I know that all departments are different and all posts have different shifts, so let me explain what a pay period in our house looks like:
Mr. Troop works two on, two off, three on and then two off, two on, three off. So it looks something like this: work Monday and Tuesday, off Wednesday and Thursday, work Friday, Saturday, Sunday. His post works 12 hour shifts.
On the consecutive days he works, he goes to work after dinner, comes home before breakfast, sleeps until lunch, crunches a whole day’s worth of family activities and down time into approximately 3 ½ hours, and then goes to work and repeats it the following day. This means that on those three day weekends in which he works, I see him for approximately 10 ½ hours (give or take).
These weekends suck. They are horrible. I feel it every Sunday. And, this past Sunday, I had a breakdown. I’m five years into this lifestyle, and I still get mad at his job. It’s not his fault, and I completely support him in his line of work, but it was a hard day. He got home 2 ½ hours after his shift ended which I knew meant he would need extra sleep. We’ve had several shifts like this lately. It was no big deal. However, it was meltdown central in our house on Sunday.
D has been working on his two year molars, and they’re not coming in anytime soon and they sure as heck aren’t giving us a break. He’s been sleeping poorly because of it. He’s also been nap protesting for multiple days in a row. (It’s really not fair.) J is going through a growth spurt which means a lot of sleeping on mom and a lot of eating. Which, in turn, means that for the last 72 hours, I have been constantly touching another human being. Do you know how freaking hard that is?! I’m sure you do!
So, I needed help. I needed a lot of help. But, Mr. Troop got held over, needed his sleep, and then had to go back in after dinner. I hate asking for help, so I didn’t. Instead, I lost my shit. I got mad at his cub for taking forever to write reports and keeping him over so long. I got really mad at the scumbag who made the call happen in the first place. And, I got mad at Mr. Troop for waking up and not immediately asking to hold J. Yup. I did that.
I don’t want to complain or ask for a break from the kids because I know three twelve hour shifts really wipes a person out, but I’m dying on the inside. I need just a few moments to myself. I need to be free from being touched by another human being. I need to take a nap or just drink my tea in silence or shower without someone in there with me. Apparently, I need him to know all of this without having to say it.
I felt an overwhelming sense of disdain for about thirty minutes and then realized that I was wasting my time. In the few short hours we have together, I was mad over something silly because I knew that the following day, when he woke up, we would have the entire evening together as a family and the whole next day. I know that he realizes how stressful this job is for me as well because he knew I was upset and asked what I would like to do to get out of the house.
For me, these feelings creep in two weekends a month. For you, it could be the middle of the week, or a random day of the month when it finally breaks you down. This lifestyle is a roller coaster of emotions.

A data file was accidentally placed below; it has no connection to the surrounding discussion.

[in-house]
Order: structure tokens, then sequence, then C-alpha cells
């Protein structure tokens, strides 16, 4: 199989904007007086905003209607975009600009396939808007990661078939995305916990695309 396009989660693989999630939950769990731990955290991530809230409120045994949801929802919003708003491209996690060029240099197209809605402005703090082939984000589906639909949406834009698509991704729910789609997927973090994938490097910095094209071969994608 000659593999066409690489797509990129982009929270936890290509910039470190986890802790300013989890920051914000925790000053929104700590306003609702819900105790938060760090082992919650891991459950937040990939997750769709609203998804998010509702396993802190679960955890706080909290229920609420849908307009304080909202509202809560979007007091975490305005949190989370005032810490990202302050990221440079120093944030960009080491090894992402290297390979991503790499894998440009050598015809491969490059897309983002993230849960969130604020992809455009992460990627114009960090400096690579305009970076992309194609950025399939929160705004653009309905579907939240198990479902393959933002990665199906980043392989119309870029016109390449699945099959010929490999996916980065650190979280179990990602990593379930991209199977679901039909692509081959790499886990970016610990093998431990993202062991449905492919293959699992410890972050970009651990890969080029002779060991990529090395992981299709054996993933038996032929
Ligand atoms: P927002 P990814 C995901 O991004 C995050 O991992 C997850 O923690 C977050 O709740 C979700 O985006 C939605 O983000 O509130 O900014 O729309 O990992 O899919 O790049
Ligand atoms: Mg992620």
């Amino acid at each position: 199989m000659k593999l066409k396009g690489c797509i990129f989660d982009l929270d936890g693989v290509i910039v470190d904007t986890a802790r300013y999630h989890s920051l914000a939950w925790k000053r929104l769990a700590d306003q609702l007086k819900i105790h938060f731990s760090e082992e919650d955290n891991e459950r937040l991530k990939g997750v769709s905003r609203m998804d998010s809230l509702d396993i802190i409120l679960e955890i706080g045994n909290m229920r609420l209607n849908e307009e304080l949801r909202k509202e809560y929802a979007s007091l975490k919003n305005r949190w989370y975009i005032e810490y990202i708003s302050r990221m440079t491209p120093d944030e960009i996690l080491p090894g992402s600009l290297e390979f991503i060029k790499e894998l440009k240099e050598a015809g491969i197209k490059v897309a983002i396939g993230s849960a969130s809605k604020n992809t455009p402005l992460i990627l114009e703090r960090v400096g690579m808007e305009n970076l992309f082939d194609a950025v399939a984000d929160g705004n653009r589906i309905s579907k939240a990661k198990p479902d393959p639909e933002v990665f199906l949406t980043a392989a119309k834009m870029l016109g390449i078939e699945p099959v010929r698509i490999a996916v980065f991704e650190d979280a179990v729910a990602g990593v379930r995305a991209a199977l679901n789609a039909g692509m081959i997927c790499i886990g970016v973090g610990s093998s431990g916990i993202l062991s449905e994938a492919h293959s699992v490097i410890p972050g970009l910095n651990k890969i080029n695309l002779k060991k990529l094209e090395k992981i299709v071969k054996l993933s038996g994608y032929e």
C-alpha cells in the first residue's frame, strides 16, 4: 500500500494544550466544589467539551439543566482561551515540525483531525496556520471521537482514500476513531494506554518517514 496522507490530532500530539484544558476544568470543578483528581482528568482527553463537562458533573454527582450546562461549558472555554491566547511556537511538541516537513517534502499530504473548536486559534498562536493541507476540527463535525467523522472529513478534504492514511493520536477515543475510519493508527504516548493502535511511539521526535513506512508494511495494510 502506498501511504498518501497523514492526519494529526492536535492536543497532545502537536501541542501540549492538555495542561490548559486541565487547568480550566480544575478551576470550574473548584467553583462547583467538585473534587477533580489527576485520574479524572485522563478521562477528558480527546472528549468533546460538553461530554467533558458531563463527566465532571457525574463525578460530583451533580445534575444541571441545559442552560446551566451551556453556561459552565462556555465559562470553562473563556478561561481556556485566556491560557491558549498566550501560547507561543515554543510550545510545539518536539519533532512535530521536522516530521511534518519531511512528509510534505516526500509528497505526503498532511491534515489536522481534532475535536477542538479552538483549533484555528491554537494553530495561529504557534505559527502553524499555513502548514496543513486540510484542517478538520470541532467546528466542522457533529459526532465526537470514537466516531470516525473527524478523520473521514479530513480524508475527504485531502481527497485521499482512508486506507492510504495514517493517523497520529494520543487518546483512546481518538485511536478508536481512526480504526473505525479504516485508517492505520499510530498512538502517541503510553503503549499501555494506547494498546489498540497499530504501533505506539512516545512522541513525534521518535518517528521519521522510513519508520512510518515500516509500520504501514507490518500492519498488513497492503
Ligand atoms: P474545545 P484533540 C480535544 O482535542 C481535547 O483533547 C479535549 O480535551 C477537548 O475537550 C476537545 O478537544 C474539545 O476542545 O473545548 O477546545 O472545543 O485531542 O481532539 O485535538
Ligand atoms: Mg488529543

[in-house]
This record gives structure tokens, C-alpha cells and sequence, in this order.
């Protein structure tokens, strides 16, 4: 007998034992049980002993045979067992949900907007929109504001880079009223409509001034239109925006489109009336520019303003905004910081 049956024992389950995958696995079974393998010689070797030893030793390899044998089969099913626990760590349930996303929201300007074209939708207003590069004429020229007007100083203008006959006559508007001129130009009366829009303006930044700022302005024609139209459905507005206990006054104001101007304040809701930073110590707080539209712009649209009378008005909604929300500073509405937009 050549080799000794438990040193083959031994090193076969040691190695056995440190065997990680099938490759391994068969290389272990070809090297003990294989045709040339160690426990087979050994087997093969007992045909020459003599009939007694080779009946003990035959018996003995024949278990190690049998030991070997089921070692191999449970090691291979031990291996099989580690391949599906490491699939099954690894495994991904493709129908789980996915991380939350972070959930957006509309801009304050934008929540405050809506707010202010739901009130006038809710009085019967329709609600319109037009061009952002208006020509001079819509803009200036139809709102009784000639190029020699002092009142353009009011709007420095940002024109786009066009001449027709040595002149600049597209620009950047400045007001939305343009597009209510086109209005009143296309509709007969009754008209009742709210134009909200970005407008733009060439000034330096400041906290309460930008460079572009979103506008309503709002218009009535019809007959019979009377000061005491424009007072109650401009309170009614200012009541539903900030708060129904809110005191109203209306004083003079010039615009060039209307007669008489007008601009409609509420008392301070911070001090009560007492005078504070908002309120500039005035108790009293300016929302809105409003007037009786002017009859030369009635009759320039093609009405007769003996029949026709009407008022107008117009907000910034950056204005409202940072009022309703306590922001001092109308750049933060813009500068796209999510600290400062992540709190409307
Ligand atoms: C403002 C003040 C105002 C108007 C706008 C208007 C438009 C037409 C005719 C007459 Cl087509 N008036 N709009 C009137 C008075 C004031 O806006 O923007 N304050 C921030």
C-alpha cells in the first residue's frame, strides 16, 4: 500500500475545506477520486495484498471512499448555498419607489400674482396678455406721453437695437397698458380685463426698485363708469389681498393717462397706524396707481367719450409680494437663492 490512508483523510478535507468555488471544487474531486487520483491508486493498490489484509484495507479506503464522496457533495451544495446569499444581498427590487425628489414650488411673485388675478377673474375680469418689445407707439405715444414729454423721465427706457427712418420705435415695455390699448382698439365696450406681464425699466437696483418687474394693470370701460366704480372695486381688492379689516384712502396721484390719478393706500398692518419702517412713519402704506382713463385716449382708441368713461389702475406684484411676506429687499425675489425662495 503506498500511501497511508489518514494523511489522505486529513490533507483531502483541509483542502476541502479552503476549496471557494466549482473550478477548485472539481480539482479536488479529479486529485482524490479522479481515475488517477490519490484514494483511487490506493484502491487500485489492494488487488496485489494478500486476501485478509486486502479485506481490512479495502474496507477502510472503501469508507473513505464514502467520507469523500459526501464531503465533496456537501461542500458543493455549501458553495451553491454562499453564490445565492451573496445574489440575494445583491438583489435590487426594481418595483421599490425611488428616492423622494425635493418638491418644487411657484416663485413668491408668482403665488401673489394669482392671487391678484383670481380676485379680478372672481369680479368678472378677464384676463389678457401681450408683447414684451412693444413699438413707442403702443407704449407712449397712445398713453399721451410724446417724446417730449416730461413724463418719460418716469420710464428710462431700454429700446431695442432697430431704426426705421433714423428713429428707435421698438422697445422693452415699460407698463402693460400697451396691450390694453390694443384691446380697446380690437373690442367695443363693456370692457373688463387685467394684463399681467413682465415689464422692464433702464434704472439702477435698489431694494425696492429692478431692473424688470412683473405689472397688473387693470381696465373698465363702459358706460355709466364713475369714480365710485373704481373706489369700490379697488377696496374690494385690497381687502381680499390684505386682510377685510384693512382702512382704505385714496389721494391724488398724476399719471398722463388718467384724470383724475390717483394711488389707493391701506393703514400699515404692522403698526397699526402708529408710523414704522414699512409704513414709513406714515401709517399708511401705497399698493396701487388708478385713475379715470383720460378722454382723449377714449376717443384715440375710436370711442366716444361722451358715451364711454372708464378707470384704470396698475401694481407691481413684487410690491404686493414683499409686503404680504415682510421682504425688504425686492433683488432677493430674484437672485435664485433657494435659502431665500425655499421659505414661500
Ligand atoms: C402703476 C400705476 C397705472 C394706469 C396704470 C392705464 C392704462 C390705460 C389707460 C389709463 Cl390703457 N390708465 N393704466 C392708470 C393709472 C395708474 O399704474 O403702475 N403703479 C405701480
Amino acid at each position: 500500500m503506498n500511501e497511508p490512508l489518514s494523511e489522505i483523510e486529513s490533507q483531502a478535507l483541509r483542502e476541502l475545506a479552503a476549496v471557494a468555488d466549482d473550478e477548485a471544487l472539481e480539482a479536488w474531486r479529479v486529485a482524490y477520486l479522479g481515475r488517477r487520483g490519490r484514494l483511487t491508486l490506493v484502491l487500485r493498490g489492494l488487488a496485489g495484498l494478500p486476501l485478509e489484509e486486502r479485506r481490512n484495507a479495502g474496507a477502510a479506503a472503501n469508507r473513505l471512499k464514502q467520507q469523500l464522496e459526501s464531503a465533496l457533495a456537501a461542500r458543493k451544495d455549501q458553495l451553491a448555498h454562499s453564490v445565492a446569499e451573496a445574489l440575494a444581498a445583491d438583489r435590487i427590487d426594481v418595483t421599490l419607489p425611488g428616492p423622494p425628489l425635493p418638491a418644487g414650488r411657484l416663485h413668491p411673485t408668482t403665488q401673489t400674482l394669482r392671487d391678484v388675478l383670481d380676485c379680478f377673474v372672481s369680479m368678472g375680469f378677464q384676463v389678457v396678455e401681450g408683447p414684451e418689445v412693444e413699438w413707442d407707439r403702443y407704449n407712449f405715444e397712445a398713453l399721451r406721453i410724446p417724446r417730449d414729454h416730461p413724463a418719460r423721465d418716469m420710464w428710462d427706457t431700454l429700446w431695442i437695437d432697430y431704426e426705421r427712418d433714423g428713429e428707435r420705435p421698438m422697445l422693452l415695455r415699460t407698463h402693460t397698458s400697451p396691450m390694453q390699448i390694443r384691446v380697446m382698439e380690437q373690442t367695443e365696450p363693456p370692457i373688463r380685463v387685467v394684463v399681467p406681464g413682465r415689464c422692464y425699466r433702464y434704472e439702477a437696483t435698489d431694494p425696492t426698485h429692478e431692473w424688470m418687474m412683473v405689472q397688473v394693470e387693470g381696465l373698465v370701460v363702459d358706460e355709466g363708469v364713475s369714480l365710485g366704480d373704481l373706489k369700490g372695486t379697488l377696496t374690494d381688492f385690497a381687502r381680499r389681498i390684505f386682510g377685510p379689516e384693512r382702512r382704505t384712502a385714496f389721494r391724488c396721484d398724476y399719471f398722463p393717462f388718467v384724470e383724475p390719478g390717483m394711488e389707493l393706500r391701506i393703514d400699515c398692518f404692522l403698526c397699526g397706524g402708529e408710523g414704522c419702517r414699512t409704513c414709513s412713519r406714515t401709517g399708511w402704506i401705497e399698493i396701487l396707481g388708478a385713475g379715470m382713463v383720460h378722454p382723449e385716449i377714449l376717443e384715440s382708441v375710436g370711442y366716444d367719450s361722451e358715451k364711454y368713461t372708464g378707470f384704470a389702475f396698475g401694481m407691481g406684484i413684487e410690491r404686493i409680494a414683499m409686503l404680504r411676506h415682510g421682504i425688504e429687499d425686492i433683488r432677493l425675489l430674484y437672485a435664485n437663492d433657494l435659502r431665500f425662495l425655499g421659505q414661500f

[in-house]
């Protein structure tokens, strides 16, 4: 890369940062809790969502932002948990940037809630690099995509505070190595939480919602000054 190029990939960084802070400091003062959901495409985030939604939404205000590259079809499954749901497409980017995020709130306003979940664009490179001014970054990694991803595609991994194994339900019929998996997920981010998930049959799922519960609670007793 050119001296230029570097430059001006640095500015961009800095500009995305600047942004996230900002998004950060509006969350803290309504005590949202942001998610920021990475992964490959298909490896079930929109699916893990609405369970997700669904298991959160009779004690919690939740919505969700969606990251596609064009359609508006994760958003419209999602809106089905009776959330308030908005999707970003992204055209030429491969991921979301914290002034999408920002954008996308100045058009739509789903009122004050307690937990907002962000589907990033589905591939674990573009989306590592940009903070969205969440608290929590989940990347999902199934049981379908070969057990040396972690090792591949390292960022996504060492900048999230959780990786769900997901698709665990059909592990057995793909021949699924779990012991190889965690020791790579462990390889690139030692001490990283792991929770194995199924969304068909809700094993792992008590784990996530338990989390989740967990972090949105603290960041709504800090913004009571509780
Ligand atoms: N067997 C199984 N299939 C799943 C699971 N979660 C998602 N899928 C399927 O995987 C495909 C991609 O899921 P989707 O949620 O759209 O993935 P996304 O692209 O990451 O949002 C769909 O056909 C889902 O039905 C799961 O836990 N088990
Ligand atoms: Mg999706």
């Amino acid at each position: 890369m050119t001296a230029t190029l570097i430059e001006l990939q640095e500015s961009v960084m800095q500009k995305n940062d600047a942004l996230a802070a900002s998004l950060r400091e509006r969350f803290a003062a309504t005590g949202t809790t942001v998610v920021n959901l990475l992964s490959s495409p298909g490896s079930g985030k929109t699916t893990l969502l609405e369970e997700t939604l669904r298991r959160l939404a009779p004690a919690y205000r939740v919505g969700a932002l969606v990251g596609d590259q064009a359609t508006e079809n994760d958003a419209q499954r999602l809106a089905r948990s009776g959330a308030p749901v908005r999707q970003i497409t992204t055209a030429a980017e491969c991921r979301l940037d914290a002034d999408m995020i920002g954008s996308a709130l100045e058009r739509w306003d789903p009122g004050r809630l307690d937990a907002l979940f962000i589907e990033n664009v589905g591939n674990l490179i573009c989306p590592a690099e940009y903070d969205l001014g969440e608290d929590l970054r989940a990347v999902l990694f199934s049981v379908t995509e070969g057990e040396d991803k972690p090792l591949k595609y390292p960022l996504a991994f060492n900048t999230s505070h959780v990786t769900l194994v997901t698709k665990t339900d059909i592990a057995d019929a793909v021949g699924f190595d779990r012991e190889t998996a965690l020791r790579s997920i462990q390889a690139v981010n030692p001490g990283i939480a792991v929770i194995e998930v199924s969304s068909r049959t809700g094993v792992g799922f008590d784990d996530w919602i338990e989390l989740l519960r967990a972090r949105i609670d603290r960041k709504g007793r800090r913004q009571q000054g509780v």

A lot of times, we feel like we’re only allowed to have a certain set of emotions. We have to be strong and support our loved ones. We have to keep our stresses inside as to not burden them with our problems on top of what they deal with every shift. We have to stay positive and upbeat when they leave because we can’t show them or the kids that we are scared each time they walk out the door. But, we are so very wrong.
We can have all of the emotions!
We’re allowed to because mentally and emotionally we go through so much every time they walk through the door whether they’re coming or going. What we’re not allowed to do is internalize it and make ourselves into one thing on the outside and something totally different on the inside. We often feel that our problems are so insignificant compared to theirs and what they deal with. So, we push those feelings down and put on a happy face. However, this only makes those three day weekends worse. It only builds up until we explode.
Some rules to live by when these feelings start weighing you down are:
Tell them how you’re feeling. Often times we feel like we’re nagging, but we can’t continue to put ourselves last. We can’t make things work or make things better when we don’t allow ourselves to communicate freely.
2. Eat your meals together.
It becomes very easy to get caught up in your own schedule, especially if your work schedules don’t align. Make time to have a sit-down meal together. If that means eating dinner at 3 in the afternoon, then eat dinner at 3 in the afternoon. (Hobbits eat like six meals a day, so have two dinners!) This will allow you down time to complete rule #1.
3. Whatever you’re arguing about doesn’t matter when it’s time for work.
This is the most important rule. Imagine being upset with your spouse and not seeing them off to work or not saying you love them before they leave. What happens if that’s the last time you see them? Was the argument worth it? Was it necessary to be that stubborn?
You’re allowed to have all of the emotions. Heck, have as many emotional break downs as you need. Your job is just as tough as theirs sometimes. But, you need to talk about all of the emotions freely. If you can’t, you need to set some new ground rules because this life isn’t just about the person who puts their life on the line every shift. It’s about the family that supports them in their choice to do so.